By David Lawder
WASHINGTON (Reuters) - A Republican leadership plan to avoid a direct threat to shut down the government is being derided by some conservatives as a "hocus-pocus" measure that falls well short of their demands for an "Obamacare" showdown.
Republican aides said the plan, which will be floated by House Majority Leader Eric Cantor to party members on Tuesday, would allow for an extension of government funding for several weeks past the September 30 fiscal year-end.
If accepted, the House could vote on the plan later this week.
Conservative Republicans want to use the deadline for a stop-gap government spending measure as leverage to stall President Barack Obama's signature health care law by withholding funds from its core components, notably the October 1 launch of new, online health care exchanges.
But that approach significantly raises the risk of a government shutdown, due to certain opposition in the Democratic controlled Senate and a likely veto from Obama.
The plan would involve procedures that split the measure into two parts after passage by the majority-Republican House, allowing the Senate to send Obama a clean government funding extension, but only after it takes a vote on de-funding Obamacare.
This would subject some Democratic senators in tight re-election races to cast difficult votes in support of the controversial health reforms, but it would likely amount to yet another Republican symbolic effort against Obamacare.
Some Republican aides said it would fail to take advantage of the leverage that Republians hold over the funding deadline.
"Some conservatives are calling this the hocus-pocus bill and it's meeting resistance," one House Republican aide said.
The influential conservative group Club for Growth on Monday came out against the plan, saying it was trying to "fool" Republicans into approving funds for the program.
"I hope this proposal is nothing more than a bad joke and is quickly discarded. Republicans should simply do what they say they are for by passing a Continuing Resolution that doesn't fund Obamacare," Club for Growth President Chris Chocola said in a statement.
Over the August recess, however, stopping the implementation of Obamacare was a top concern in Republican House districts, at least until the controversy over attacking Syria gained prominence. At numerous town hall forums, Republican voters implored their representatives halt the law's advance.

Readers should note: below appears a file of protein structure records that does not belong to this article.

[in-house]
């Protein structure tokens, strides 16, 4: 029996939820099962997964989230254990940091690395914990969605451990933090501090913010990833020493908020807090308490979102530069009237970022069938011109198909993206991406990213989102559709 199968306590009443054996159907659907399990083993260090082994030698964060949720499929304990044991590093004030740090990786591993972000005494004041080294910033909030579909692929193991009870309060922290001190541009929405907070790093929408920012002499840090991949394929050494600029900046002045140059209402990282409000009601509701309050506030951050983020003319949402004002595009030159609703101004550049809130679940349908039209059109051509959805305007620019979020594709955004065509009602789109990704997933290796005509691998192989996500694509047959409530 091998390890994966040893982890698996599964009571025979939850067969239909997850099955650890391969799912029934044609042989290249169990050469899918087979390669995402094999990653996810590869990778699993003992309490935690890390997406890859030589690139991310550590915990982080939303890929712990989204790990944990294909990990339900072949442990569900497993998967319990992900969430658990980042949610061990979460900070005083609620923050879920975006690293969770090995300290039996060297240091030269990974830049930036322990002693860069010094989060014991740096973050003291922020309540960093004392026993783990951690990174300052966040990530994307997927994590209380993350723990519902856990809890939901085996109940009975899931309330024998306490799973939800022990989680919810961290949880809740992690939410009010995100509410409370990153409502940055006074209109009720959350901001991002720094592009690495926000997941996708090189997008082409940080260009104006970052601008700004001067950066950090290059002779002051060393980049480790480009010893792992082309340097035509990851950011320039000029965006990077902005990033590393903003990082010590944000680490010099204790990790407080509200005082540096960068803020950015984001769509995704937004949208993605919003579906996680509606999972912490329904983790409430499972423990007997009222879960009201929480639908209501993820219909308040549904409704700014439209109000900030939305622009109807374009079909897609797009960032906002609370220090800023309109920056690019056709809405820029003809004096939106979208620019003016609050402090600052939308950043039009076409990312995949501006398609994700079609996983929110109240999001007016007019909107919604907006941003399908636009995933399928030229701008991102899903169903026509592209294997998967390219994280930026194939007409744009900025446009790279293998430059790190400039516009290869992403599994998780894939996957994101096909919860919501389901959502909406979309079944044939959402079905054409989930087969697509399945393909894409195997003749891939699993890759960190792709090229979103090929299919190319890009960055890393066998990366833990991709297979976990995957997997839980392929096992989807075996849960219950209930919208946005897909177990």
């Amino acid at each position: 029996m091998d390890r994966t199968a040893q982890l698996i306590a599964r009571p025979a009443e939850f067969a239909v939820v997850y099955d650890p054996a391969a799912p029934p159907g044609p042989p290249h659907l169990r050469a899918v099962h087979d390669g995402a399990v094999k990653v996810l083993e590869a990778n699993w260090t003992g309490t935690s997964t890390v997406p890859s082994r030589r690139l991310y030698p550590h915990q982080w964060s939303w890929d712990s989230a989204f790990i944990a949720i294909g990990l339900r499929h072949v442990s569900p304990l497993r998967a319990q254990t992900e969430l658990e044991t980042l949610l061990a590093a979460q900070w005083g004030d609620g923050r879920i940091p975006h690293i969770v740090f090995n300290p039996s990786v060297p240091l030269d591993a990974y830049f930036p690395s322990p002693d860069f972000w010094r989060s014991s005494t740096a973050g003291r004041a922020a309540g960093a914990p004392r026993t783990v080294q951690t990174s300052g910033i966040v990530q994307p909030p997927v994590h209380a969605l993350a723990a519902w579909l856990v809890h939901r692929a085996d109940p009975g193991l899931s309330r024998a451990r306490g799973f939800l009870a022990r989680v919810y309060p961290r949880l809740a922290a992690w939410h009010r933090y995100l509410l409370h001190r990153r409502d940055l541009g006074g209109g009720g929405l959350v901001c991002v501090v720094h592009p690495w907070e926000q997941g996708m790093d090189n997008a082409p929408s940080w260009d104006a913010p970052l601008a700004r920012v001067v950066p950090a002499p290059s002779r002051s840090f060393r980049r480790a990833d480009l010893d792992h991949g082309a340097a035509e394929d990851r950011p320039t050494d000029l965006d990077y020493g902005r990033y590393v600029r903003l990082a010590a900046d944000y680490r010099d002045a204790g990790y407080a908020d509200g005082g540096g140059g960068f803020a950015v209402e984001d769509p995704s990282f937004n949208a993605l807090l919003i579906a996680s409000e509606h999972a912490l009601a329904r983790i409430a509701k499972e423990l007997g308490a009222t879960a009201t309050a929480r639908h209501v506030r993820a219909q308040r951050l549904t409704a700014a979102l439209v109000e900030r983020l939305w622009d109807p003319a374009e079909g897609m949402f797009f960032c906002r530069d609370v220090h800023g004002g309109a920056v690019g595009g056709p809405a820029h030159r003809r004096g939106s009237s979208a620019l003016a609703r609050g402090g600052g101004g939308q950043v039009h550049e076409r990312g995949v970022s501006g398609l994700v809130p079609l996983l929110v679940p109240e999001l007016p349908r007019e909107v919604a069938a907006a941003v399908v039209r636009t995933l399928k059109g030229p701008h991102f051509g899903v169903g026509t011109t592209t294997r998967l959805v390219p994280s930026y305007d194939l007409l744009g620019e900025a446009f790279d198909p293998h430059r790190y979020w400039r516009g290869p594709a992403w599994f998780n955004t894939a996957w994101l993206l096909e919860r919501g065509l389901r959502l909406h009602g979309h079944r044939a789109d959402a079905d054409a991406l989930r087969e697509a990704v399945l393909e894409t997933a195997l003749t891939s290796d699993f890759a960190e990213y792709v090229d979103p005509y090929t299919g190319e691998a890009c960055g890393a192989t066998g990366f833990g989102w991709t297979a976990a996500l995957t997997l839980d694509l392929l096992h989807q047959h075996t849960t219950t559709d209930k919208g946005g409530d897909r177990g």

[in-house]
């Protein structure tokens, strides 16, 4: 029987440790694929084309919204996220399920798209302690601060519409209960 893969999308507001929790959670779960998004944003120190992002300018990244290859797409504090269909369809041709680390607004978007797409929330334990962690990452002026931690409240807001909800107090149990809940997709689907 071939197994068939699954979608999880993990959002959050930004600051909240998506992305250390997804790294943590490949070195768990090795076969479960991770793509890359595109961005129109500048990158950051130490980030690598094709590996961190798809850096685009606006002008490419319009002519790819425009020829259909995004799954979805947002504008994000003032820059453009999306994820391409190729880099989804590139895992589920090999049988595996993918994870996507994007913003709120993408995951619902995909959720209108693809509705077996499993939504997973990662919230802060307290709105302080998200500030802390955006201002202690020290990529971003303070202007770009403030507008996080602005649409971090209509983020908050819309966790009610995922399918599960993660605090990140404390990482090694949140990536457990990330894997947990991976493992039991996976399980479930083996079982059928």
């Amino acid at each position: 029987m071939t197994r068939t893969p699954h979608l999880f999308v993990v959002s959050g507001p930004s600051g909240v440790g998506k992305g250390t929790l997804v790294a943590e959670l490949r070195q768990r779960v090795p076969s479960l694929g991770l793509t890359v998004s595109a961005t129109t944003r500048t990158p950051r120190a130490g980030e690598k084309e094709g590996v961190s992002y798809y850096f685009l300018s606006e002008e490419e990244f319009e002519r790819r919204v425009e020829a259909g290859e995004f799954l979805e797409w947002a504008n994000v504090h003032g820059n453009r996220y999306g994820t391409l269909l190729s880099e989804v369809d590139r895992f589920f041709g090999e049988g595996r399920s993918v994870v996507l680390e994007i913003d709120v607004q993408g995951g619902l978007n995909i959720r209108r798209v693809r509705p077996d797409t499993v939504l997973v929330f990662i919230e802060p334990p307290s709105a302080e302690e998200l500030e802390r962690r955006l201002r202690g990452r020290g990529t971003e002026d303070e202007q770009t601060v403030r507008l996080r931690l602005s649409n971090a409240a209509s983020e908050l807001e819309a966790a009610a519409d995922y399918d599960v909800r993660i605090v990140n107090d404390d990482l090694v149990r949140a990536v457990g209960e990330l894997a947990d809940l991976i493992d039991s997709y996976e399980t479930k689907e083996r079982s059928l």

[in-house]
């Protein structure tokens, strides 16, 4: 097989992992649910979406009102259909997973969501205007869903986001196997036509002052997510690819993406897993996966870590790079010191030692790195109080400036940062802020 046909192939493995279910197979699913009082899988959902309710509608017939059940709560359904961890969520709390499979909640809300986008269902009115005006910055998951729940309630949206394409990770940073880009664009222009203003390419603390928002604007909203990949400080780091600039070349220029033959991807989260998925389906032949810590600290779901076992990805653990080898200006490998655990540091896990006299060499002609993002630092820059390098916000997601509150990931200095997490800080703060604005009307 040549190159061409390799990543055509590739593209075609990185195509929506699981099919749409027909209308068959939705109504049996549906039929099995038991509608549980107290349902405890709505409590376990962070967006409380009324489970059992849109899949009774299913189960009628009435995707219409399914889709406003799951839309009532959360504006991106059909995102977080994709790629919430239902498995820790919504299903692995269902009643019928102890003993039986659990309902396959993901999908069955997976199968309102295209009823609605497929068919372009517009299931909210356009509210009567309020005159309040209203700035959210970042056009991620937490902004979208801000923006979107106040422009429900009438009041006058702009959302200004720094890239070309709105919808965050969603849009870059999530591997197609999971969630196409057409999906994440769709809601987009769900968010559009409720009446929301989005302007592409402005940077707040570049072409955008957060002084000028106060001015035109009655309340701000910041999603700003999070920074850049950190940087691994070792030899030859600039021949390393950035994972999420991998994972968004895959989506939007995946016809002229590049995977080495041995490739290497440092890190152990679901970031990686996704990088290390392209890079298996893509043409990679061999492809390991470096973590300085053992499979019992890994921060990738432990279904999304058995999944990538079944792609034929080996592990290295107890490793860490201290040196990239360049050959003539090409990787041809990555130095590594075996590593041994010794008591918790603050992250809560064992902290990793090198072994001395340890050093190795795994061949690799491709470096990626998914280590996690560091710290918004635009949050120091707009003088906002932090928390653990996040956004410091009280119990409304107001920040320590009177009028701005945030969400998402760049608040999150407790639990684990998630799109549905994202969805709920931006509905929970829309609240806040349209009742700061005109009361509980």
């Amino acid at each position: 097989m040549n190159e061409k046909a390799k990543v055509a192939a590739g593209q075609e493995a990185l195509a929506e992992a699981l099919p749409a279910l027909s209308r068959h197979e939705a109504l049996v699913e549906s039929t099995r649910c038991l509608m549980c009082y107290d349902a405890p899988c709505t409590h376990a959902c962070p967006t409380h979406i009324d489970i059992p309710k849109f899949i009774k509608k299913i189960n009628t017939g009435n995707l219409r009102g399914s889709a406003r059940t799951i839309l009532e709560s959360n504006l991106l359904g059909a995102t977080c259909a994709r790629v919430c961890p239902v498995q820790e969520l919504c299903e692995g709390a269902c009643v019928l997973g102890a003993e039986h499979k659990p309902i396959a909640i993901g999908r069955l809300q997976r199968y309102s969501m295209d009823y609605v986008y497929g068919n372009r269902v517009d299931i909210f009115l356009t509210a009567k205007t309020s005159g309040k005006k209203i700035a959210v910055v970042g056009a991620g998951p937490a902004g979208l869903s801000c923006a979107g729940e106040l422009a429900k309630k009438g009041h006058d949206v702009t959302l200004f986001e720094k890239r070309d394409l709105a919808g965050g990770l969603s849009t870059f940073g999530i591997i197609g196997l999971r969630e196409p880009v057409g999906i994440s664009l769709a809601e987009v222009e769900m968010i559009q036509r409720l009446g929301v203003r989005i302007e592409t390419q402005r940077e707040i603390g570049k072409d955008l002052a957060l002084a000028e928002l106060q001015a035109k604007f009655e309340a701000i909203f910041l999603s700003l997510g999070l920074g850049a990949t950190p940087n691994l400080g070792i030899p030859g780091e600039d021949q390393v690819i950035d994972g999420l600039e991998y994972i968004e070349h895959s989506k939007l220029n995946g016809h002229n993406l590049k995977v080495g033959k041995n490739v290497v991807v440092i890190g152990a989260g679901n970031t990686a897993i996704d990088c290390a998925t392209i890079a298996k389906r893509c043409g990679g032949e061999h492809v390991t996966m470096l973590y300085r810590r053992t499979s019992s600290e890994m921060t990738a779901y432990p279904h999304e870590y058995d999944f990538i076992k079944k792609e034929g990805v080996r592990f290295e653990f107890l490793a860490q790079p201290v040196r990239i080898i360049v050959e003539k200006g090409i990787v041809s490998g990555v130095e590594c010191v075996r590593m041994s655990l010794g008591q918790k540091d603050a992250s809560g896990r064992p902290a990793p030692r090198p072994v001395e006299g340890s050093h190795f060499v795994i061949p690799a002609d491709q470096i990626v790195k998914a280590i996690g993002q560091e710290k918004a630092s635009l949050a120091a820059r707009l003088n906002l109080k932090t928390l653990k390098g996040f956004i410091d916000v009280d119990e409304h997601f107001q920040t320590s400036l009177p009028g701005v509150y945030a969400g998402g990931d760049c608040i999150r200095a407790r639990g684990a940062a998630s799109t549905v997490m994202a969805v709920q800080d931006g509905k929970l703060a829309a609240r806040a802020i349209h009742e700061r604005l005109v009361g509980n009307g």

Some 80 House Republicans in August signed a letter urging House leadership to defund Obamacare in the spending measure, known as a "continuing resolution" or CR.
"I've been very clear. I want to vote on a CR that funds the government, keeps the government open and defunds Obamacare. That's what I want to vote on," said Representative Jackie Walorski, a Republican House Budget Committee member from Indiana.
With only nine legislative days scheduled in September by the House, there is little time for a lengthy debate over the government funding measure. The House also must stage a contentious vote on authorizing the use of military force against Syria.
Michael Steel, a spokesman for House Speaker John Boehner, declined to provide details of the funding measure to be considered later this week.
"We are confident we can address a resolution on the use of force in Syria and still meet our other obligations in a fiscally-responsible manner," he said in a statement.
The House has voted 40 times to repeal, delay or defund the health care law since its passage by Democrats in 2010, but each time, the effort has died in the Senate.
DEBT LIMIT LOOMS
Another fiscal deadline, and a potentially stronger leverage point for Republicans, looms in mid-October when Congress needs to pass an increase in the $16.7 trillion federal debt limit.
A significant number of Republicans also have opposed threatening a government shutdown over Obamacare funding because they say it would not accomplish much. Most of the funding for the law comes through mandatory programs such as Medicare health coverage for the poor, and the Obama administration has some discretionary authority over funding within the Department of Health and Human Services.
House Appropriations Committee chairman Harold Rogers has been advocating a simple extension of spending for agencies and discretionary programs until around mid-December at an annualized rate of $988 billion -- the current fiscal 2013 level after accounting for "sequester" automatic spending cuts.
A committee aide said the plan is aimed at buying time to reach a broader budget deal that resolves automatic "sequester" spending cuts and to pass full spending bills for fiscal 2014.
But that would be above the $967 billion fiscal 2014 funding level passed by the House in a plan authored by House Budget Committee Chairman Paul Ryan, which keeps sequester savings in place.
(Reporting By David Lawder)